My Entourage Cometh: Paying for Popularity at the Armory Show

dsc 0273 orig My Entourage Cometh: Paying for Popularity at the Armory Show“Did she see you had an entourage with you?” asked Bobby.

“Yes, she definitely noticed,” The Observer replied.

The Observer had just had a close call on the floor of the Armory Show. Looking at two large photographs by Candida Hofer, he had been accosted by an ex-girlfriend.

“Hey,” The Observer had whispered. “It’s good to see you, but I can’t talk. These people with me don’t know who I really am.”

The ex-girlfriend fled the scene, and The Observer returned to the company of his entourage.

“It’s good that she saw you with us,” said Bobby. “She’ll know you’re not alone.”

Last week, The Observer was forwarded an email advertising the services of Entourage at the Armory. Attached was a photograph of seven artsy-seeming but not dirty young people posing before the white walls of a gallery space.

The text of the email read, “Entourage is a group of young professionals who are available to personally accompany you during your visit to the Armory Show. We are available during any of the Armory Show opening hours … for any duration of time. We hope to make your company :)”

The Observer forwarded it to a friend, commenting, “Look at these assholes.” Then he decided to make an appointment. He was advised to meet Diana at Pier 92 at the west end of 55th Street. “Please remember to bring $30 for her admission. See you there :)”

“Would it be possible even at this late hour,” asked The Observer 135 minutes before his scheduled appointment, “to secure two more Entourage people, so that it seems more like an entourage than, you know, an escort?”

“Yes, it is possible,” came the reply. “Diana, Carlos, and Bobby will meet you at 3PM.”

The word “entourage” entered the English language in 1832, when the proto-junkie Thomas DeQuincey imported it from the French to describe the changes in “external character and entourage of the imperial office” after Diocletian’s return to Rome from warring in decadent Persia. “A majestic plainness of manners” gave way to a court where guests found the emperor “surrounded by eunuchs, and were expected to make their approaches by genuflexions, by servile ‘adorations,’ and by real acts of worship to a visible god.”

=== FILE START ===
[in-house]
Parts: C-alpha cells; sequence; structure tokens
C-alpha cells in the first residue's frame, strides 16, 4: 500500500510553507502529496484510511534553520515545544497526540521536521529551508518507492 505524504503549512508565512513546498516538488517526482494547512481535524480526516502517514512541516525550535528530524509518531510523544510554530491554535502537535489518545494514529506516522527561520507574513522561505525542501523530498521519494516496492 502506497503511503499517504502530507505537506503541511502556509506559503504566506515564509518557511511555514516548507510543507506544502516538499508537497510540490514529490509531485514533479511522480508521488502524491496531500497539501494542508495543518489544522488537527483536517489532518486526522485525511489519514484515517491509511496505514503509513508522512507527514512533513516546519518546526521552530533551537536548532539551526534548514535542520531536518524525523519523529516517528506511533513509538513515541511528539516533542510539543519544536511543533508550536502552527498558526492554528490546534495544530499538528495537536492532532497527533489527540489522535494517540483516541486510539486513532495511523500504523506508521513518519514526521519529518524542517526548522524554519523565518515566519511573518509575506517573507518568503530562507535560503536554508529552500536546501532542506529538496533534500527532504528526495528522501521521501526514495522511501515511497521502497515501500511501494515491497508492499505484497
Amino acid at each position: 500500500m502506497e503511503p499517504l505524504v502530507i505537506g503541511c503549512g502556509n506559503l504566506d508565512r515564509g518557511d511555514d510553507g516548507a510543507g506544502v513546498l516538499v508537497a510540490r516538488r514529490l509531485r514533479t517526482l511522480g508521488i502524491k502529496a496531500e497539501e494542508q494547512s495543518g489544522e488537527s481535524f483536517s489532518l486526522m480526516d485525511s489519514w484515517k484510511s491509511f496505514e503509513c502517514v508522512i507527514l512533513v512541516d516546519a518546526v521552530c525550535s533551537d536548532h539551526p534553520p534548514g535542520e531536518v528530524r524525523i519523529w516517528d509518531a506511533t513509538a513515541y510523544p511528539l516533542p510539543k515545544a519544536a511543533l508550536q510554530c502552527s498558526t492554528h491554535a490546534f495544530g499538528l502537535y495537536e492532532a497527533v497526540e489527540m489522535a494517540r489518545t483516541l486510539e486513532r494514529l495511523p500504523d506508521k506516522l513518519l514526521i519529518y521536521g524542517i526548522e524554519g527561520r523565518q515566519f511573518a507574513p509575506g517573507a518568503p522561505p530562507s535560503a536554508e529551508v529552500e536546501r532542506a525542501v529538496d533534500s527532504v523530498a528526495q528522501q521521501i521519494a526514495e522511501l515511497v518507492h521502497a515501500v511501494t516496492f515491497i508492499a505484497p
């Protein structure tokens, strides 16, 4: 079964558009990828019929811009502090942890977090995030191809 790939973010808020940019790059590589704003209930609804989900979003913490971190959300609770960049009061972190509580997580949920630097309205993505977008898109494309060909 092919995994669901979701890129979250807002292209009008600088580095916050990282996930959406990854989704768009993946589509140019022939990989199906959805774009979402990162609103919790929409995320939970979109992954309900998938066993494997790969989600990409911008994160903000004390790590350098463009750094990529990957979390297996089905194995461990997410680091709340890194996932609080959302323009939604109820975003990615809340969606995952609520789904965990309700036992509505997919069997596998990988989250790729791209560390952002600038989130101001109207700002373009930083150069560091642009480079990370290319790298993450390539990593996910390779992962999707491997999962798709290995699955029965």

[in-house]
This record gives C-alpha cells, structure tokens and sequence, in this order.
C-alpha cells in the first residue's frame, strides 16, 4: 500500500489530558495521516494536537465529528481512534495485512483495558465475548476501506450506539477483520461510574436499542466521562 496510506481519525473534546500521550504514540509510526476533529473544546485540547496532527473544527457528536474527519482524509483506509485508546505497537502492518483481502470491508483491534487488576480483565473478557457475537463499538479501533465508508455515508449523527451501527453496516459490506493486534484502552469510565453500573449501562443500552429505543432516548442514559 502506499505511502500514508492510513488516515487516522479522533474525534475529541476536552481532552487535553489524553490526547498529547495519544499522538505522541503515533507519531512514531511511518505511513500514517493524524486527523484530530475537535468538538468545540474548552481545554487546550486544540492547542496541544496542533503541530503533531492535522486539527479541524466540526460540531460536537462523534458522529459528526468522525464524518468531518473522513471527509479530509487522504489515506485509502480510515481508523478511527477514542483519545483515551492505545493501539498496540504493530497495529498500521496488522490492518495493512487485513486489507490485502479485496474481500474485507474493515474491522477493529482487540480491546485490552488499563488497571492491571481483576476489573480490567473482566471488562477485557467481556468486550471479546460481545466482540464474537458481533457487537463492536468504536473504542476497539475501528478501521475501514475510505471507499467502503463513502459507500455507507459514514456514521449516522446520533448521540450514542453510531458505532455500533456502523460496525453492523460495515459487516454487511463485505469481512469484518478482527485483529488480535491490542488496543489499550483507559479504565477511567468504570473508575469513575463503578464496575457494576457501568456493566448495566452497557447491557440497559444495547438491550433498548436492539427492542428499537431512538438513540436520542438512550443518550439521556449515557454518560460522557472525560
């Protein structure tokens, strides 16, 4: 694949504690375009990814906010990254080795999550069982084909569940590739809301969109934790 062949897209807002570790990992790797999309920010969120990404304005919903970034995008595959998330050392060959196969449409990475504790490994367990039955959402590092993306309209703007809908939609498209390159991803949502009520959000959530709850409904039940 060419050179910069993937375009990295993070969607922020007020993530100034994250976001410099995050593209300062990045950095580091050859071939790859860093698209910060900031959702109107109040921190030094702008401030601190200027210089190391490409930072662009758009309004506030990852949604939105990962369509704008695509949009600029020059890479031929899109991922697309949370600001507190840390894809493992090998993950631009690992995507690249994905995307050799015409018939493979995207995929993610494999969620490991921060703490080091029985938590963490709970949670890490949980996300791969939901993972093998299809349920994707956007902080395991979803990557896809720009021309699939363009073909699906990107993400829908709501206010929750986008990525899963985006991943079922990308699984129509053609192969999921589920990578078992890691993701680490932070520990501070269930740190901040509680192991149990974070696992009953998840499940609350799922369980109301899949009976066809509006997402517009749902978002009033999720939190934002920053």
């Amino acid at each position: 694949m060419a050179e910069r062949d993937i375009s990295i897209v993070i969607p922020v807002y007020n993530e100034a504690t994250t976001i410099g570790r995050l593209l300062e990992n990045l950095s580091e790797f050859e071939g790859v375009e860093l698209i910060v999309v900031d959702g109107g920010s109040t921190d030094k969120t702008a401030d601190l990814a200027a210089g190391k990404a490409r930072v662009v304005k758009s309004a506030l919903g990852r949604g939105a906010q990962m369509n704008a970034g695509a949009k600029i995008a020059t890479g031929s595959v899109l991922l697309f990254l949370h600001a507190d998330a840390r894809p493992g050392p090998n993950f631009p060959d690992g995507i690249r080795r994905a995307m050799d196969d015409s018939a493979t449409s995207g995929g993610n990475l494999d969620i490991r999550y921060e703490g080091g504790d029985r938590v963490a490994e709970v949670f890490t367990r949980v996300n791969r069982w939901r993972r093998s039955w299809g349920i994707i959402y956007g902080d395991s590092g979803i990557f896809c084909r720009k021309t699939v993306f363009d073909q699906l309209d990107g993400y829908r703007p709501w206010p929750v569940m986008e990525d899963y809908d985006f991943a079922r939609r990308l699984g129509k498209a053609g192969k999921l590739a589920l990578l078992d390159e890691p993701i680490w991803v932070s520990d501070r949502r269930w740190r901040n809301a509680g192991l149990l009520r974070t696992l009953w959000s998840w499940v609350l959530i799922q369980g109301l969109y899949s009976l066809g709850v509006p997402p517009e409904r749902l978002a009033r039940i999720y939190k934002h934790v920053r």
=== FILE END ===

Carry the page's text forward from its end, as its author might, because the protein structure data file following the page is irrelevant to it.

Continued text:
Would this be the sort of treatment, The Observer wondered, he would receive from Diana, Carlos and Bobby?

As it turned out, they were late. And instead of Carlos, there was a tall, swarthy architecture student named Alejandro.

Diana found The Observer first, under the flagpole, then corralled the rest of the entourage. She asked The Observer what he did.

“I’m an independent scholar. I study ancient texts. Right now I’m working on Xenophon,” he said.

“Who was he?” she asked.

“An Athenian writer from around the same time as Plato.”

The Observer asked Diana why her cohort had started Entourage.

“It was a response to a generally felt feeling,” she said, “that people don’t want to come to this alone. Why did you want to come to the Armory show?”

“My best friend, who lives in London, collects photography,” said The Observer.

“Alejandro’s from London,” said Bobby.

“I follow him around to galleries when he comes to New York,” said The Observer. “I want to start my own collection.”

“We’ll ask how much things cost for you,” said Diana.

“That’ll be fun,” said Bobby. “You usually can’t do that in galleries, but here it’s fine. People look down on this show. It’s, like, not even curated.”

“The Independent is better,” said Diana.

“Where are you from?” asked Bobby.

“Boston,” The Observer said.

“Do you want us to walk in front of you, around you, or behind you?” asked Diana.

“Just be natural,” said The Observer.

Diana, a petite, brunette 22-year-old artist, would prove a doting entourage member. When The Observer fumbled in putting on his wrist band, she offered to help. When the aloof Alejandro drifted away in the crowd, she called him on his cell phone to impose entourage discipline.